Cranberry juice may be the traditional cocktail to chase away urinary tract infections but you’re better off tossing the bottle and popping the berries in pill form, according to new research published in the American Journal of Obstetrics and Gynecology.
UTIs are the most common bacterial infection in humans, reports the Cleveland Clinic. They account for more 8.6 million physician visits (84 percent by women) and over 1 million hospital admissions in the United States each year.
Timothy Boone, PhD, vice dean of the Texas A&M Health Science Center College of Medicine in Houston, and his team conducted a study to see whether cranberries could make a difference. They studied 160 patients aged 23-88 years who were undergoing elective gynecological surgery between 2011-2013. Normally, 10-64 percent of women undergoing this kind of surgery will develop a UTI following the removal of the catheter. The researchers gave half the patients two cranberry juice capsules twice daily - the equivalent in strength to two 8-ounce servings of cranberry juice - for 6 weeks after surgery. The others took a placebo.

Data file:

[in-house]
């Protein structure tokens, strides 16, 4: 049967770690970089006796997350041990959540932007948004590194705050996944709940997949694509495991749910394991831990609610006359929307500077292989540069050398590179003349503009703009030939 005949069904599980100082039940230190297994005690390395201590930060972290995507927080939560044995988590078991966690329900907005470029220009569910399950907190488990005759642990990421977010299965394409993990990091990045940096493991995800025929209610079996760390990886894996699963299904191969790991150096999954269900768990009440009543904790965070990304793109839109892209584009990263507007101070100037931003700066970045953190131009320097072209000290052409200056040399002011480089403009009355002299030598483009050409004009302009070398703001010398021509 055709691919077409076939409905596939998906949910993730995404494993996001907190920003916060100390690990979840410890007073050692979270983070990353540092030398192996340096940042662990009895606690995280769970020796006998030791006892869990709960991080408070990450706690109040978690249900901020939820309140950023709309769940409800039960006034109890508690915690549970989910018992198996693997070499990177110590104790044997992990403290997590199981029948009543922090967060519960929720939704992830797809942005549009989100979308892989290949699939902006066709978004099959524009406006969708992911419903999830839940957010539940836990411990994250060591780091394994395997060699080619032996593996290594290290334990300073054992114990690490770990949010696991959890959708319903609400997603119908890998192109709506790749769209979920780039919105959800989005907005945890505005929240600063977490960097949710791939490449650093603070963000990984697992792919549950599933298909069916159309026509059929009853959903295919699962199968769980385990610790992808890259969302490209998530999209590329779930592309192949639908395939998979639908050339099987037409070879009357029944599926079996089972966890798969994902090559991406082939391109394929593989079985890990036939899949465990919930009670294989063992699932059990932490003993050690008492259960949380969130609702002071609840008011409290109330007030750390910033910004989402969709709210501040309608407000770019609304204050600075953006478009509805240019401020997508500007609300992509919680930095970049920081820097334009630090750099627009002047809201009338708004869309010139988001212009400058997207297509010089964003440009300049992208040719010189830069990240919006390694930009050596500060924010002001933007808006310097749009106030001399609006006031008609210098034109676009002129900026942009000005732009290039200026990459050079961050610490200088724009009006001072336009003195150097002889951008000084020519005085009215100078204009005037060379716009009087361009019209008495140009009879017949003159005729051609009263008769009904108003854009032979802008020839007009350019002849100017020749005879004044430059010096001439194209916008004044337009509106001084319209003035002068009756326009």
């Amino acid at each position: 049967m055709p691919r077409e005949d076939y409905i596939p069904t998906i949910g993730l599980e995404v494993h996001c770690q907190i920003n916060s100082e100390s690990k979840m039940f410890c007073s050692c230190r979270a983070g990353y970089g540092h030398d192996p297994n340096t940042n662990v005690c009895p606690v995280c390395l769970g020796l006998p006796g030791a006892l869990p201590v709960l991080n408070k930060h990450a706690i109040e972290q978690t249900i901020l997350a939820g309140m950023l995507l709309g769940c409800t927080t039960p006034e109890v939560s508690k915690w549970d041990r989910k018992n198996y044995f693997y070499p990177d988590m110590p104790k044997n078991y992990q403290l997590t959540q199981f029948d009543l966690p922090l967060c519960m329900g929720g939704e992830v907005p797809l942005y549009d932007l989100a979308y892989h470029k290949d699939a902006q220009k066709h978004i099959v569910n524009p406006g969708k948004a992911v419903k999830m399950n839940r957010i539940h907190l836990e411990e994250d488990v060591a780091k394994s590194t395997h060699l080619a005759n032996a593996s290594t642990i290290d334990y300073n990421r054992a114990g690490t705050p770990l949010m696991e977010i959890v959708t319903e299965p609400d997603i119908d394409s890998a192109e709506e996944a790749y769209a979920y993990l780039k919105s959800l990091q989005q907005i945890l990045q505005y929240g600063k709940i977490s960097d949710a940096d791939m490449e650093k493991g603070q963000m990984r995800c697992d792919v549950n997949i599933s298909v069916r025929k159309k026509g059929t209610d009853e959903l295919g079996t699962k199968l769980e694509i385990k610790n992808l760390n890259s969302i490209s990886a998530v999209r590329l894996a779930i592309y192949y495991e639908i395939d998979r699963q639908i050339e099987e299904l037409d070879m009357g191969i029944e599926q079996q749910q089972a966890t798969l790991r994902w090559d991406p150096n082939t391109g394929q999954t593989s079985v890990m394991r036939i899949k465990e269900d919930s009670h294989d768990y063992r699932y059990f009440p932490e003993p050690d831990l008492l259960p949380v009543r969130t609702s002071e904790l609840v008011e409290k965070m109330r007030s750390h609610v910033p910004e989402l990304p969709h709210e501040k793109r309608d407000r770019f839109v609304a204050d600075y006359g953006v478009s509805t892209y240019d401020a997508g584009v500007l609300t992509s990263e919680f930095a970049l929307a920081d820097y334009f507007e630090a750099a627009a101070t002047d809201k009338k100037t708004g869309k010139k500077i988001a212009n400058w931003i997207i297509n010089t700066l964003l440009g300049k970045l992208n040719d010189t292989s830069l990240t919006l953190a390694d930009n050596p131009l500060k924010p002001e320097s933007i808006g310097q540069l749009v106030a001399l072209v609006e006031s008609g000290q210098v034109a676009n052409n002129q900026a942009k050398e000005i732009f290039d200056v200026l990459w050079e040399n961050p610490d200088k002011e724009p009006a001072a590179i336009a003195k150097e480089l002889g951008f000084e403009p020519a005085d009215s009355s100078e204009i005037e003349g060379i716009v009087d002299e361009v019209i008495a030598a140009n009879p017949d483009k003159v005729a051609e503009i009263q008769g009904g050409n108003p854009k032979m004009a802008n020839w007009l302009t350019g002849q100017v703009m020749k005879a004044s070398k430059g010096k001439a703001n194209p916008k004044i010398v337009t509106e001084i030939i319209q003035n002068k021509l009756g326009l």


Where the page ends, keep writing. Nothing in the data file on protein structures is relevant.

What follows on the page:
The cranberry capsules lowered the risk of UTIS by 50 percent, according to a post about the research published on medicalnewstoday.com. The researchers believe compounds in the berries help block bacteria’s ability to cling to the bladder wall and cause infection.
The researchers point out that you’d have to guzzle gallons of cranberry juice for the same effect. "It takes an extremely large concentration of cranberry to prevent bacterial adhesion,” Boone told medicalnewstoday.com. “This amount of concentration is not found in the juices we drink. There's a possibility it was stronger back in our grandparents' day, but definitely not in modern times."
Other research, however, has linked regular consumption of cranberry juice with lower blood pressure.